$5M tax credits for re-migrants – Amended Customs Bill will tighten loopholes in re-migrant scheme

─ overseas students can also access re-migrant scheme

─ amended bill will allow for full payment of owed income tax returns 

DPI, Guyana, Thursday, January 3, 2019

One of the loopholes in the re-migrant scheme is now tightened with the amendment of the Customs Bill. The amendment of the bill was moved by Minister of Finance, Winston Jordan today in the 112th Sitting of the National Assembly of the 11th Parliament.

Minister Jordan highlighted that the Amendment proposes a tax credit of $5M to be given to the re-migrants. He said this allows the re-migrant to bring as many vehicles as possible but once it exceeds the credit amount, they will have to pay the difference in duties.

“You do not have to worry anymore about the vehicles being in your possession for six months, you can come to Guyana and you can buy your vehicle within six months of arriving in Guyana. This allows us to get around all the chicanery of trying to show that you had it in your possession for six months,” the minister explained.

The scheme, he said, has not worked well, especially as it relates to the question of who exactly is a re-migrant and if those individuals comply with the criteria of a re-migrants. Minister Jordan added that the Guyana Revenue Authority (GRA) has its limitations and find it hard to ensure that every re-migrant is complying with the laws.

In addition, the Finance Minister underscored that many re-migrants use the scheme to bring home vehicles and televisions among other things to be sold with those individuals spending less than two weeks in the country. However, the bill seeks only to deal with vehicles.

Upon investigations, the minister said that it was found that some persons failed to fulfil many of the criteria to be regarded as a re-migrant.

“What we are proposing now is not to end the re-migrant scheme. It is to tighten it and at the same time to free the GRA of the burden of having to chase around people to find out whether they are still in the country and to show that they have not disposed of the property for which they have been given duty concessions, so, at this initial stage, the intent is to go after the cars.”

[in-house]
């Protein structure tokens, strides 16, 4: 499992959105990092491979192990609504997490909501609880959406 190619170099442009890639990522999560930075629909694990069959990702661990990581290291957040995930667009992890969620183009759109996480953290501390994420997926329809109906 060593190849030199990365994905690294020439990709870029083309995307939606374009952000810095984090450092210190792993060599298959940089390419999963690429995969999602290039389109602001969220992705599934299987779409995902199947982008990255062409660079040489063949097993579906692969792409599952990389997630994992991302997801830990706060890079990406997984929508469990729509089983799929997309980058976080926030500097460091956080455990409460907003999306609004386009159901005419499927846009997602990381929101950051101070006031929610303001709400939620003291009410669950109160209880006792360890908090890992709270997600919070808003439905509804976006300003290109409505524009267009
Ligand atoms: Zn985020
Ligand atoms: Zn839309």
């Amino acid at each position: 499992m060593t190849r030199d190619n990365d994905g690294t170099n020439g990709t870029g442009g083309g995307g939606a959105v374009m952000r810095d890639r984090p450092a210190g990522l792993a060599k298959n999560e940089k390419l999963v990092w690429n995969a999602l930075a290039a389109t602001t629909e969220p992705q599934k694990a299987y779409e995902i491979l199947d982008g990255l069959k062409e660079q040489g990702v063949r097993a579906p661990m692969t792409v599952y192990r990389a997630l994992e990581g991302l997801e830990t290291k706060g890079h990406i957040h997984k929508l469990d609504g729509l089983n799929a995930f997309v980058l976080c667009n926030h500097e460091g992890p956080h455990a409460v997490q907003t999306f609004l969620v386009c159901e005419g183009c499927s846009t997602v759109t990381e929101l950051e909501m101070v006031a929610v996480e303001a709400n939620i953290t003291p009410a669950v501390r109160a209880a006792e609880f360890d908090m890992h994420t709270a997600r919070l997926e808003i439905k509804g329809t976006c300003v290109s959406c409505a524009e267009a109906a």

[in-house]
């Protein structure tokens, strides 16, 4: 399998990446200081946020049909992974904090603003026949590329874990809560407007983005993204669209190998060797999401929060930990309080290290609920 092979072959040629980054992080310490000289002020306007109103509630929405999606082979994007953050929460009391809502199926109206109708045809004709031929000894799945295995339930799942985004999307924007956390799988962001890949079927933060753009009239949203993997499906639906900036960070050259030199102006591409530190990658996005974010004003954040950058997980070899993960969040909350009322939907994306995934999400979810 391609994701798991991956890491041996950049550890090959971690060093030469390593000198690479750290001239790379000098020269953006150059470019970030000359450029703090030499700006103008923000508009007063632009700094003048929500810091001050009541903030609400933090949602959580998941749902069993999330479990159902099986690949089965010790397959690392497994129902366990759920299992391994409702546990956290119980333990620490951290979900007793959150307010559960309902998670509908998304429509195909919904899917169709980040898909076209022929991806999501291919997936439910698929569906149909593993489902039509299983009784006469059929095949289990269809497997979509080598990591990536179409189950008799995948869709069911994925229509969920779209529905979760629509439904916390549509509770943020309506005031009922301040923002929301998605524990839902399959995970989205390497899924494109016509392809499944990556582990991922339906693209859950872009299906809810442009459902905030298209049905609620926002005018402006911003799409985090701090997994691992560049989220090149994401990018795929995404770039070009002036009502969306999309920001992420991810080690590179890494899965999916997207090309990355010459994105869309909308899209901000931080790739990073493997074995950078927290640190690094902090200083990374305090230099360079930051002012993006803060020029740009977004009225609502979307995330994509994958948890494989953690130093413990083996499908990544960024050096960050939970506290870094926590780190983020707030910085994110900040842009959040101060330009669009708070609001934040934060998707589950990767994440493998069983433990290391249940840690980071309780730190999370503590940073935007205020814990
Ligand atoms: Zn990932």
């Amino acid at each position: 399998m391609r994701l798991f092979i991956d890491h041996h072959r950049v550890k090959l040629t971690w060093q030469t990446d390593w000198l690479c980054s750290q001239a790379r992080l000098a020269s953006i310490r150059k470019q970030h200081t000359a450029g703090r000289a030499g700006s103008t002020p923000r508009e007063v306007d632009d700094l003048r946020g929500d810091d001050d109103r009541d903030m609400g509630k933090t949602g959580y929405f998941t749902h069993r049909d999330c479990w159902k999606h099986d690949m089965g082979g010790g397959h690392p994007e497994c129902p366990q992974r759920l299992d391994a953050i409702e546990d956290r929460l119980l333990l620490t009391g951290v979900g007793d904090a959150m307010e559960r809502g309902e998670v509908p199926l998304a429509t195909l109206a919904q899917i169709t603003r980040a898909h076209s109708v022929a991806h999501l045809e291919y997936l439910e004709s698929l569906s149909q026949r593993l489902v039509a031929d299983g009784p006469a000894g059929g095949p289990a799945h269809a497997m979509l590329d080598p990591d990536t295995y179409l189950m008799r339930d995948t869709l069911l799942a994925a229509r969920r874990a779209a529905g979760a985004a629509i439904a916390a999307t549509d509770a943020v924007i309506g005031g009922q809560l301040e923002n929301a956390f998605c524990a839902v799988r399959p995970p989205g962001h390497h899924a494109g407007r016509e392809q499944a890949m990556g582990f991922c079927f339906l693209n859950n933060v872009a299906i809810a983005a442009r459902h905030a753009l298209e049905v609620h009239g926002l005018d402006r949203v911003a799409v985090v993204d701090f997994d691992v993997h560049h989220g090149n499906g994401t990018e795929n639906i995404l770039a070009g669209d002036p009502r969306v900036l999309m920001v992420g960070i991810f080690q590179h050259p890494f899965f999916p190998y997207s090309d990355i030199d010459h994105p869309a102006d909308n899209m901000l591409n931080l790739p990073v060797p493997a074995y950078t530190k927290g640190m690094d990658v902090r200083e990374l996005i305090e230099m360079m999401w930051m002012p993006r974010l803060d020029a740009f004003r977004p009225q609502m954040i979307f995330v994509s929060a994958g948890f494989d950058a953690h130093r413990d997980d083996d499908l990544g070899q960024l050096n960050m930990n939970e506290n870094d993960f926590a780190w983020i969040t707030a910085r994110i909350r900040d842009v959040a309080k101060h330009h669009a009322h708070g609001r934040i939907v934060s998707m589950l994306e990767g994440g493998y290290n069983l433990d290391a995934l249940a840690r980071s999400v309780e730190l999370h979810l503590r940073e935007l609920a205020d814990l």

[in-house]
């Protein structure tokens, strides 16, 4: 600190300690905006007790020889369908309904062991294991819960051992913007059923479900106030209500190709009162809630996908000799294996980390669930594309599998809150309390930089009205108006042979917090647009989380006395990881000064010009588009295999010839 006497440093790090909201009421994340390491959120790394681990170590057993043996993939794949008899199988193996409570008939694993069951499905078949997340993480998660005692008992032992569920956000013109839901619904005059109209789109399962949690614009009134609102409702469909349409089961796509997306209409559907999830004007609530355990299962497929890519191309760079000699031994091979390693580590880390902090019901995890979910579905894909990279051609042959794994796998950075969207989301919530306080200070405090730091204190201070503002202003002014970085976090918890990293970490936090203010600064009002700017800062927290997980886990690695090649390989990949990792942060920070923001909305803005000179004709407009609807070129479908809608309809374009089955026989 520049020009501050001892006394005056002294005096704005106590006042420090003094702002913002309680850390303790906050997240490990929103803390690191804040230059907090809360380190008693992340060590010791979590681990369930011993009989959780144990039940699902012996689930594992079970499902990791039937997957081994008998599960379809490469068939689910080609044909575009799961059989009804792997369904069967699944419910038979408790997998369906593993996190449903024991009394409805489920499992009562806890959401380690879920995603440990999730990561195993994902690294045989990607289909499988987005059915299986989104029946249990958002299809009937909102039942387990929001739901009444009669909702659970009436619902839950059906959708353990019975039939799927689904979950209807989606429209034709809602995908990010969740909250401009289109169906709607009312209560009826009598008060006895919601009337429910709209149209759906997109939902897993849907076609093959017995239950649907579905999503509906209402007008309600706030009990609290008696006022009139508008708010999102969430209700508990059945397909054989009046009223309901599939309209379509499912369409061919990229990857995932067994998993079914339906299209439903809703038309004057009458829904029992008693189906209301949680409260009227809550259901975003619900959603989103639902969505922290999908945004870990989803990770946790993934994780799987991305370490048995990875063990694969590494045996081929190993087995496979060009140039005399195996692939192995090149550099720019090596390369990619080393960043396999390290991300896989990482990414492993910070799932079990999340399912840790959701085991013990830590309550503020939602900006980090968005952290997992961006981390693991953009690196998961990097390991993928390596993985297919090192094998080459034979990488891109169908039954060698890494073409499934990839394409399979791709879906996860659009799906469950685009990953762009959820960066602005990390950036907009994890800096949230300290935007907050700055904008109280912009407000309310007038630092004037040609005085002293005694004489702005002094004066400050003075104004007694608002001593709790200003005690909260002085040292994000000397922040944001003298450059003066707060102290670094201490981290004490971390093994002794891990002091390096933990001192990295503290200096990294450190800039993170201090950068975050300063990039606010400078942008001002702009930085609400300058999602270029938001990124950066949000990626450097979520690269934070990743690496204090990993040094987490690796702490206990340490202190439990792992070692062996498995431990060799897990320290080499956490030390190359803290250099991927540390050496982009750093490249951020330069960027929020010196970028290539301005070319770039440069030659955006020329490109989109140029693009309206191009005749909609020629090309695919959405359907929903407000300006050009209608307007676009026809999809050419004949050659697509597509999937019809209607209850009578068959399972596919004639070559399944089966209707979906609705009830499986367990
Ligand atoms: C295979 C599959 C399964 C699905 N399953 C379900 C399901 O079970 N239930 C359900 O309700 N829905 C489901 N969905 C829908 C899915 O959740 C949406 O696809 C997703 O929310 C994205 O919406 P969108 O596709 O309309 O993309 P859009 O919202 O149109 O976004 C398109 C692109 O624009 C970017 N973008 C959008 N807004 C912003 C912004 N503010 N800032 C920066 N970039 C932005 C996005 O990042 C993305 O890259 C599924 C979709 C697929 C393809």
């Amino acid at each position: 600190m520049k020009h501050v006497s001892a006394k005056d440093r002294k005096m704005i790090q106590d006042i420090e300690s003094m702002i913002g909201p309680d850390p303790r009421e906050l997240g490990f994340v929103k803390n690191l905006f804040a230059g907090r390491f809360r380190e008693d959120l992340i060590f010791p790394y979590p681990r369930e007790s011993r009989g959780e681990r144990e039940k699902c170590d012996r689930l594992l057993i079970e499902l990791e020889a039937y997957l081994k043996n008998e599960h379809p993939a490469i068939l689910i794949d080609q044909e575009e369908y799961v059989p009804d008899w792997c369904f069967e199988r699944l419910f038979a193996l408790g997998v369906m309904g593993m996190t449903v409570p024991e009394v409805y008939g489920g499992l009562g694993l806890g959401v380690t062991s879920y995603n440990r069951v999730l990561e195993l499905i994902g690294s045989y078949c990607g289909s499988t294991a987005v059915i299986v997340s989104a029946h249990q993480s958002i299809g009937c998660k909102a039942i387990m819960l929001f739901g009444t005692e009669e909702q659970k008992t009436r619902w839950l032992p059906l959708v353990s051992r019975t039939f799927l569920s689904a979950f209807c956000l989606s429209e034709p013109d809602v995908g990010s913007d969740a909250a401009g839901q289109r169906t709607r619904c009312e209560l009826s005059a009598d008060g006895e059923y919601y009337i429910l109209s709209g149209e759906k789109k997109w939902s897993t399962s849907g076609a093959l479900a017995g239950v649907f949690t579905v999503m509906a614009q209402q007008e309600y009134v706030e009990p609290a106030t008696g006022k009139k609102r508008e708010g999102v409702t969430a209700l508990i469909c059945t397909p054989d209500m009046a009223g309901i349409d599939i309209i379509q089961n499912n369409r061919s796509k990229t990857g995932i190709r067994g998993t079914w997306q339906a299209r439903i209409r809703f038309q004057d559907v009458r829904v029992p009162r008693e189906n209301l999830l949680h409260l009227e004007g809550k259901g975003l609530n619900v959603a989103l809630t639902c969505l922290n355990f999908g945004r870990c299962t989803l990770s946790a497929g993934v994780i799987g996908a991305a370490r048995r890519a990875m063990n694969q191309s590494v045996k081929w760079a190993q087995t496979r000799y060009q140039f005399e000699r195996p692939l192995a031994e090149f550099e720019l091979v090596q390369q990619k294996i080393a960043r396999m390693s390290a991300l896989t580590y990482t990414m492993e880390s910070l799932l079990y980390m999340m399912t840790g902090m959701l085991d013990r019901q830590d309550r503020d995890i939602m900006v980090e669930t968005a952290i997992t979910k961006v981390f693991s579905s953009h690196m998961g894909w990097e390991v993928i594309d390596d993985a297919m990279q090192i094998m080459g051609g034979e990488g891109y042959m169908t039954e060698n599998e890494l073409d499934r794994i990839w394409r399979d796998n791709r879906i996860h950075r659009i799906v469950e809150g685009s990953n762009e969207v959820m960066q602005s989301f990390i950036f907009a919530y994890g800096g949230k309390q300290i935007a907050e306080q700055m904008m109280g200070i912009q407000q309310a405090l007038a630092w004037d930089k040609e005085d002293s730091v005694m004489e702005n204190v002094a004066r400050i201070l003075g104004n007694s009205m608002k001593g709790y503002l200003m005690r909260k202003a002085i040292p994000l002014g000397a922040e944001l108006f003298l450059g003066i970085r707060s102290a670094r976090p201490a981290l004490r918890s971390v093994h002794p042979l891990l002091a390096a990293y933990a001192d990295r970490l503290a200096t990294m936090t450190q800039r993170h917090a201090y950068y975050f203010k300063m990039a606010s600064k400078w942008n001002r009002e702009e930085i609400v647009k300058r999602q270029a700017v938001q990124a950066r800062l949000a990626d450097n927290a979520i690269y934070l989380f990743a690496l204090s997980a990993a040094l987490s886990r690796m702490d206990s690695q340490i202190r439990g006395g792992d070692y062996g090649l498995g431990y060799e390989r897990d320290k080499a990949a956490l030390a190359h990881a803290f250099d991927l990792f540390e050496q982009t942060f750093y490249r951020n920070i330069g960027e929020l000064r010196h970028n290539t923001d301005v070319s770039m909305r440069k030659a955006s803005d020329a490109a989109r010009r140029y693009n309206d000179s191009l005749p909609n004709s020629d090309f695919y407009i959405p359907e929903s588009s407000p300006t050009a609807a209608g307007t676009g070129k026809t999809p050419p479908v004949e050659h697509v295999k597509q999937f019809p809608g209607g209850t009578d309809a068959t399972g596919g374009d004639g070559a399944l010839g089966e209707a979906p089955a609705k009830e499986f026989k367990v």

Students will also benefit from the amendment, Minister Jordan pointed out. He noted that they too can qualify as re-migrants if they can show that they had attended continuously, for at least three years, an educational institution abroad. Such persons will be given all rights and can have access to all rights including purchasing of vehicles when they return home.

The minister said that despite the amendment to the bill, the scheme will continue as it is the government’s aim to attract persons from abroad, especially as oil and gas production nears.

Another amendment to the bill will see the Guyana Revenue Authority (GRA) paying citizens all income tax refunds owed. The monies due, however, will not come from budgeted sums, but from current revenue collected. The minister noted that “hopefully this will clear up a backlog of refunds where people keep asking GRA for their monies and they cannot get it”. 

By: Isaiah Braithwaite.

Image: Keno George.


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